This action might not be possible to undo. Are you sure you want to continue?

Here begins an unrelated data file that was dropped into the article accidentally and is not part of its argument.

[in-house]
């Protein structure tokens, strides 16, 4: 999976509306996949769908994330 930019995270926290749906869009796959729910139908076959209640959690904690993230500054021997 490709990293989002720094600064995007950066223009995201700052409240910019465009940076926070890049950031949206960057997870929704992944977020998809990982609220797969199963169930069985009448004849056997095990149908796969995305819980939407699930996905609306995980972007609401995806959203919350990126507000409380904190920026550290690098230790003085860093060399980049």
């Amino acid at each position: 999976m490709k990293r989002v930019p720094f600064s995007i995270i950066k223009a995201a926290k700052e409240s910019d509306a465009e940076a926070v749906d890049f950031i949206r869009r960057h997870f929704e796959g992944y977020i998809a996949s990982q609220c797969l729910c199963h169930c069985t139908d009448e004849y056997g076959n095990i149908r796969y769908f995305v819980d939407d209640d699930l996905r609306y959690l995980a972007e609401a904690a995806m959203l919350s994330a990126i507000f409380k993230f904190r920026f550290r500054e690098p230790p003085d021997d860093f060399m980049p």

me on and I will tell you Where you ought to be."1 Have you ever stopped to consider why the newcomers to the famous Hogwarts School of magic, in J.K.Rowling's Harry Potter series, need a Sorting Hat to read their hearts or minds and send them to one of the school's four Houses? Why can't the students simply tell where they want to study? The answer is simple; the decision about their prospective House has nothing to do with their own wish. It is a matter of having the right propensities, characteristics, and capacity. The student is not expected to be aware of those, and the magical Sorting Hat therefore reads his or her mind to send them to the House where they would fit in best. Much in the same way, the Śrāvakabhūmi of Asaṅga describes the way the teacher must decide which path (yāna) the student should practice in. In a detailed description the text grants us a look at the sorting process of third century Buddhism and gives us new perspective on some questions concerning the structure of the different paths of Buddhism and relationships among them. The Śrāvakabhūmi is the thirteenth book in the encyclopedic work called Yogācārabhūmi attributed to Asaṅga2. Although it is a well known work in the Tibetan Mahāyāna tradition, often quoted in the most important Tibetan texts, it has never been properly studied as a complete text either within the tradition or in the academic world. The best known parts of the text deal with the practice of meditation, and include instructions for the meditation of śamatha